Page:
A study published in the journal of Personality and Individual Differences found that Machiavellianism, primary psychopathy, and collective narcissism positively predicted belief in COVID-19 conspiracies. Further, COVID-19 conspiracy beliefs explained the negative relationship between these dark personality traits and the willingness to obtain a future COVID-19 vaccine.
Machiavellianism, psychopathy, and collective narcissism have been previously linked to conspiracy mentality. Machiavellianism is concerned with the strategic manipulation of others. Primary psychopathy is characterized by callousness and lack of emotion, while secondary psychopathy is characterized by impulsivity and antisociality. Collective narcissism refers to an inflated sense of superiority extending to one’s in-group.
Individuals who score high in the Dark Triad traits tend to report greater levels of hostility toward the out-group. Further, given these traits enable manipulative and exploitative lifestyles, it is plausible that such individuals are more susceptible to conspiratorial beliefs, which may stem from their personal cynical views and attempts to manipulate others.
A total of 406 citizens of the United Kingdom were invited to partake in an online survey. Participants completed various personality measures assessing for Machiavellianism, primary and secondary psychopathy, as well as collective narcissism. Additionally, participants completed a questionnaire assessing for conspiracist ideation, relating to both general and COVID-19 specific conspiratorial beliefs. For example, participants rated their agreement to statements such as “there is no hard evidence that COVID really exists.” Participants also rated their willingness to disseminate each theory. Lastly, they indicated their intention to get vaccinated against COVID-19, if a vaccine were to be tested, approved, and available to them the following week.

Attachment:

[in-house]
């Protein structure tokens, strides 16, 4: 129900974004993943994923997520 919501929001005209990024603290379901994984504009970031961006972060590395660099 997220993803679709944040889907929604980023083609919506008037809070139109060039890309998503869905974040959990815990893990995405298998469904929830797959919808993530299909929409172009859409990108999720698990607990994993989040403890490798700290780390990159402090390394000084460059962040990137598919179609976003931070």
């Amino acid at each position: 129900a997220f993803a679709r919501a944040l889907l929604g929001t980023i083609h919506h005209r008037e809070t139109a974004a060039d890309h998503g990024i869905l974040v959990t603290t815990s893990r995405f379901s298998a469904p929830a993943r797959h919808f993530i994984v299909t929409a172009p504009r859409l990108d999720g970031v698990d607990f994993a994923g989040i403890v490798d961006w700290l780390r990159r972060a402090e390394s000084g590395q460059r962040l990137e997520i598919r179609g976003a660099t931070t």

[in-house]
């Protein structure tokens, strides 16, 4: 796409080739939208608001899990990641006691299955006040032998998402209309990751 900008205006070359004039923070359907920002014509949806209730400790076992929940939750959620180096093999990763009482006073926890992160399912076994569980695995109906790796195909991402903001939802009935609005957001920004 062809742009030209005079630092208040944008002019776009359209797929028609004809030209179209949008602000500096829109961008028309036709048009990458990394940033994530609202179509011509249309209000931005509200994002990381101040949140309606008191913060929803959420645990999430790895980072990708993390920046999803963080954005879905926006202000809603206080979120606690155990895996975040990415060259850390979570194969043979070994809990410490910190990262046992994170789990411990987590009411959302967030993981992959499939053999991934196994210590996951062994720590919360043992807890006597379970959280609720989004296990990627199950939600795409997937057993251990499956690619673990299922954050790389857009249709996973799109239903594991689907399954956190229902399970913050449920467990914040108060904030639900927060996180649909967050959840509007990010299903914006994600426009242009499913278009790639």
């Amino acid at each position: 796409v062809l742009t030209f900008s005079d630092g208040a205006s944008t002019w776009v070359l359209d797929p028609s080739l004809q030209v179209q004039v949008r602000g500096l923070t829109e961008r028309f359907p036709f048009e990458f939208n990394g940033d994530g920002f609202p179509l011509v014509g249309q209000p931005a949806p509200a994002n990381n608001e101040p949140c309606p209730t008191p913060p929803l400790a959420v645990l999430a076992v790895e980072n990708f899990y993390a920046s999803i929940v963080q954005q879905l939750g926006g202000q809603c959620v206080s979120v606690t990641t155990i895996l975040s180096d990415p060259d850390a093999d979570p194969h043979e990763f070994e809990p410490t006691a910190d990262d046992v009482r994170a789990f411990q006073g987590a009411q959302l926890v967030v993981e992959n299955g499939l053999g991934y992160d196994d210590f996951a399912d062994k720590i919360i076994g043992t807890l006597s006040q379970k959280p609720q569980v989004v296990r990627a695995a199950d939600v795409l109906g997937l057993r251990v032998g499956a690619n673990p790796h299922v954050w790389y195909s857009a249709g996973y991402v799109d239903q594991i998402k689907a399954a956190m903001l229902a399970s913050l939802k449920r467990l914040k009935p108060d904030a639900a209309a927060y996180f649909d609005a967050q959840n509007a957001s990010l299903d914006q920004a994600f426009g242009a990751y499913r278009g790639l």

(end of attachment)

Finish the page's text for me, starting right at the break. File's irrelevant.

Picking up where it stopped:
Sara Hughes and Laura Machan found that belief in COVID-19 conspiracies explained the negative associations between collective narcissism, Machiavellianism, both primary and secondary psychopathy, and willingness to get vaccinated against COVID-19. Further, COVID-19 conspiracy beliefs explained the positive association between collective narcissism, psychopathy, Machiavellianism, and the intentional sharing of COVID-19 conspiracies.
This research replicates and extends upon prior findings that collective narcissism is positively associated with conspiratorial beliefs and the intentional sharing of COVID-19 conspiracies.
The researchers note three potential limitations. First, rather than obtaining behavioral measures, participants were prompted to provide self-report ratings of their intentions to disseminate COVID-19 conspiracies. Second, given participants’ knowledge relating to COVID-19 was not assessed, it could be the case that those with greater beliefs in Covid-19 conspiracies were lacking in factual knowledge. Lastly, given the cross-sectional nature of this work, the researchers do not make causal inferences about their findings.
The study, “It’s a conspiracy: Covid-19 conspiracies link to psychopathy, Machiavellianism and collective narcissism”, was authored by Sara Hughes and Laura Machan.